Online privacy tips for teens ... and the adults who ignore them

As anyone with a Social Security number knows, tomorrow is Data Privacy Day 2009, the second annual international celebration of personal-information protection. (Don't forget to send your CSO flowers.)

In honor of this pseudo-occasion, Intel has collected all manner of relevant resources and event listings, including its "Top Five Teen Privacy Tips."

It's not a bad list, I mean other than the fact that No. 1 is pretty much the same as No. 4, and No. 5 -- gist: "Don't be a knucklehead" -- goes without saying. What's lacking, though, are real-world examples that demonstrate the consequences of failing to follow all of this advice. So, I thought I would provide a few ripped-from-the-headlines examples ... examples of the type that teens are most apt to appreciate: Those that involve stupid and/or inept grownups.

Teen Tip 1. Know your potential audience. Be aware that anyone, including site operators, advertisers, colleges, potential employers, friends and parents, as well as dangerous people or sexual predators may access, use, and forward the information you share online.

And by "anyone" we mean school principals, too, as was learned by a 42-year-old high school band director who received this written reprimand from his boss in 2007: "As we discussed in our conference, you are to deconstruct your MySpace account as soon as possible. Specifically, I am asking that you remove the pictures we spoke about and consider removing ... students from your friends list." Whether he complied is unclear. What is clear is that he was arrested last month and faces charges related to having sex with a student.

Then there's the 29-year-old Massachusetts teacher who most certainly did not know her potential audience when writing on MySpace about a 13-year-old boy, "It's hard to be with you and set boundaries." That one was forwarded to prosecutors.

Teen Tip 2. Use privacy settings to control who has access to information you put online, including your profile page, your photos, your "wall," and your online journals. Do not share your phone numbers, home address, date of birth, school or team name, travel plans, social security number or other national ID numbers, family financial information, bank or credit card numbers. Don't share your passwords with anyone.

It's pretty clear that Monster.com couldn't manage a MySpace page. The world's most famous online job site days ago began warning users that it had allowed unauthorized outsiders access to stored user names, e-mail addresses, birth dates, and in some cases, states of residence -- along with Monster.com user IDs and passwords. Of course, this kind of thing can happen to the best of companies ... it's the third time for Monster in the past two years.

Teen Tip 3. Don't accept "friends" you do not know in the real world. Never agree to meet anyone in person you have only "met" online.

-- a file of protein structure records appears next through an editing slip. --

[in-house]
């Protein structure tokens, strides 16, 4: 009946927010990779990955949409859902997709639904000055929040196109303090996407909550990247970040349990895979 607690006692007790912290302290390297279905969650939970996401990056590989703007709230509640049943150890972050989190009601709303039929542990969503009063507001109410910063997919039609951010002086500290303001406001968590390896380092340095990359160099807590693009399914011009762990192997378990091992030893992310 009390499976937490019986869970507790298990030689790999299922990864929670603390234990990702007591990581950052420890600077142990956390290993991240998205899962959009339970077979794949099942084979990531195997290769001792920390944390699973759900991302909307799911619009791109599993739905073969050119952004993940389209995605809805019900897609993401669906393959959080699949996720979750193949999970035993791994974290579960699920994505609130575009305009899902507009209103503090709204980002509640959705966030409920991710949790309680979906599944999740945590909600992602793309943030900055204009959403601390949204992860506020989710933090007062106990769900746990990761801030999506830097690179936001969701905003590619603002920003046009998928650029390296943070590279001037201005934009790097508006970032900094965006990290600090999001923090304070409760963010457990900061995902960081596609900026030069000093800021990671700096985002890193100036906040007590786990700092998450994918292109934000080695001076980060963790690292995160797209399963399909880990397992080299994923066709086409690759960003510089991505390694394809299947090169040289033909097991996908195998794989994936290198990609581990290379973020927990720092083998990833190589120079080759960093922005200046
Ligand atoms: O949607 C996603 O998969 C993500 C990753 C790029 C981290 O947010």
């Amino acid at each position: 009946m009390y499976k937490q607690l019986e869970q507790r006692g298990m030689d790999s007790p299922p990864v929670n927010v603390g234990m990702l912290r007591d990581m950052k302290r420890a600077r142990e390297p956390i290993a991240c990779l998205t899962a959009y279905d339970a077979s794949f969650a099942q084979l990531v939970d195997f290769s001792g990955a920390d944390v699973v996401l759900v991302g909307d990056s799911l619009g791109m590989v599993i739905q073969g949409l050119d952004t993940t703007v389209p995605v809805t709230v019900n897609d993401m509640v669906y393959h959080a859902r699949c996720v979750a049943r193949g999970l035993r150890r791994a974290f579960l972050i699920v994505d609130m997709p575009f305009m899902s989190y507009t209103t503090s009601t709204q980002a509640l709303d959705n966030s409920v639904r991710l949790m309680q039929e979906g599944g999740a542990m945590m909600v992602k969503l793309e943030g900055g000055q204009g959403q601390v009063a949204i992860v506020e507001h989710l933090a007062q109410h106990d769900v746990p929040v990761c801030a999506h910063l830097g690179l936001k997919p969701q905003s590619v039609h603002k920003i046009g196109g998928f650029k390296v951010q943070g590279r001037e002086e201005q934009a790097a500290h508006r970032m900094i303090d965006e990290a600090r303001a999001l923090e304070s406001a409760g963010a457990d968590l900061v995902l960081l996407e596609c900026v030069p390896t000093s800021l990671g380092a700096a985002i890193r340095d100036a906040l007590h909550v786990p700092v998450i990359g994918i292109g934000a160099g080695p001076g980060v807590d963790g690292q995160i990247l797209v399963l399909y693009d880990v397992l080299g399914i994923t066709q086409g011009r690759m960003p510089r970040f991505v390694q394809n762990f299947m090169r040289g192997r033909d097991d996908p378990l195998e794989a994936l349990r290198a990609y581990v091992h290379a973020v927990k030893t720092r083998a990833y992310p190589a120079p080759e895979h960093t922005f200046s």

By friends here we mean "Friends," as in Chandler Bing, also known as actor Matthew Perry. Any teenager would know that Perry, being notoriously faithful to Monica, would never strike up an online romance with another woman. Less attuned was grownup woman "Kirsty," who not only deluded herself thusly for 11 months but went on "Dr. Phil" to talk about it. Dr. Phil: "Why did you think that Matthew Perry would be on Facebook chatting you up for 11 months?" Kirsty: "In the back of my mind I flip-flopped back and forth." My advice: If you do make this kind of mistake, do not go on national TV to try to explain that which cannot be explained.

Teen Tip 4. Think before you post. If you would not want a college or a prospective employer to see it, or if you wouldn't share it with your parents, don't post it. ... Don't identify others on your page in a way they would not identify themselves or post photos they would not post. Protect yourself. Ask friends to take down content about you that you would not post yourself, and un-tag photos that you may find embarrassing in the future.

Say you're a 27-year-old hot-shot speechwriter for soon-to-be-president Barack Obama, and, in a moment of beer-soaked revelry, you happened to be photographed groping a cardboard breast on a cardboard cutout of the former first lady and soon-to-be-secretary-of-state. You wouldn't want that picture to show up on Facebook, would you? Neither did Jon Favreau, who miraculously got off with just an apology and is now dating a Maxim model (OK, maybe Favreau isn't the best cautionary tale to use here.)

Teen Tip 5. You are your own best protector online. Online conduct has consequences. Make smart choices.

In other words, do as adults say, not as they do.

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